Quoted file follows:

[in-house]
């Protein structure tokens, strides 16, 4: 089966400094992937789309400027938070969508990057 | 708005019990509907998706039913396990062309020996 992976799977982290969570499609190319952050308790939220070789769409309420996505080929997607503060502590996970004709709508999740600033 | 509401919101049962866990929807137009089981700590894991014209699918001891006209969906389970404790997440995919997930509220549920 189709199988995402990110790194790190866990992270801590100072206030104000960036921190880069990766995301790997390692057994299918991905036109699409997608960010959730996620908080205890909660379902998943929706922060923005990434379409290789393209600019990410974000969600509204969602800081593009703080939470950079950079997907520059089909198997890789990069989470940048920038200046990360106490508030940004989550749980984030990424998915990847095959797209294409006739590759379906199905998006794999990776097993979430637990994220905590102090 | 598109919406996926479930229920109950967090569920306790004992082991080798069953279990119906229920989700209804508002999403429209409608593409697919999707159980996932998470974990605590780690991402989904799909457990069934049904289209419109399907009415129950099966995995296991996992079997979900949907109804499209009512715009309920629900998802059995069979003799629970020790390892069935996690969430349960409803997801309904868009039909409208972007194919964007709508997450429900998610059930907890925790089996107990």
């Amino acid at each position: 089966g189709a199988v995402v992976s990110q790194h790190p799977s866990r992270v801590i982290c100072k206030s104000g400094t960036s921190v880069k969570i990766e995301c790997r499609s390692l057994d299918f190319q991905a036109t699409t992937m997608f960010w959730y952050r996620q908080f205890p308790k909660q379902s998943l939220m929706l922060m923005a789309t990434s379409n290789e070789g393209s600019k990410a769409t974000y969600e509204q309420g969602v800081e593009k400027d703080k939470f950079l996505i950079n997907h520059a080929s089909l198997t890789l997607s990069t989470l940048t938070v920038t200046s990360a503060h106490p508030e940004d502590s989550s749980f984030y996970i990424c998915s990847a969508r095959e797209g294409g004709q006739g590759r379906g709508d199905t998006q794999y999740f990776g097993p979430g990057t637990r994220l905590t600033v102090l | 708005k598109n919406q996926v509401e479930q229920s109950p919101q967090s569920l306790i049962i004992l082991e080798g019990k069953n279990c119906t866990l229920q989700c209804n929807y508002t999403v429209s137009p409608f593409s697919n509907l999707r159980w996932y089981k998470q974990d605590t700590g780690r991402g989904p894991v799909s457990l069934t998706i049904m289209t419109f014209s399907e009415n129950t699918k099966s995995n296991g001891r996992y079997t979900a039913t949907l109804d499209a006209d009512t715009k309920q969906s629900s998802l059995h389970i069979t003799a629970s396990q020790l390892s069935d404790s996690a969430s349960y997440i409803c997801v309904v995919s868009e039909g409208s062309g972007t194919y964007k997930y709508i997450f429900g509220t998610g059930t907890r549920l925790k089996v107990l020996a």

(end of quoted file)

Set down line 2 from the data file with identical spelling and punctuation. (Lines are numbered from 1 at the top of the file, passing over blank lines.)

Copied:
């Protein structure tokens, strides 16, 4: 089966400094992937789309400027938070969508990057 | 708005019990509907998706039913396990062309020996 992976799977982290969570499609190319952050308790939220070789769409309420996505080929997607503060502590996970004709709508999740600033 | 509401919101049962866990929807137009089981700590894991014209699918001891006209969906389970404790997440995919997930509220549920 189709199988995402990110790194790190866990992270801590100072206030104000960036921190880069990766995301790997390692057994299918991905036109699409997608960010959730996620908080205890909660379902998943929706922060923005990434379409290789393209600019990410974000969600509204969602800081593009703080939470950079950079997907520059089909198997890789990069989470940048920038200046990360106490508030940004989550749980984030990424998915990847095959797209294409006739590759379906199905998006794999990776097993979430637990994220905590102090 | 598109919406996926479930229920109950967090569920306790004992082991080798069953279990119906229920989700209804508002999403429209409608593409697919999707159980996932998470974990605590780690991402989904799909457990069934049904289209419109399907009415129950099966995995296991996992079997979900949907109804499209009512715009309920629900998802059995069979003799629970020790390892069935996690969430349960409803997801309904868009039909409208972007194919964007709508997450429900998610059930907890925790089996107990």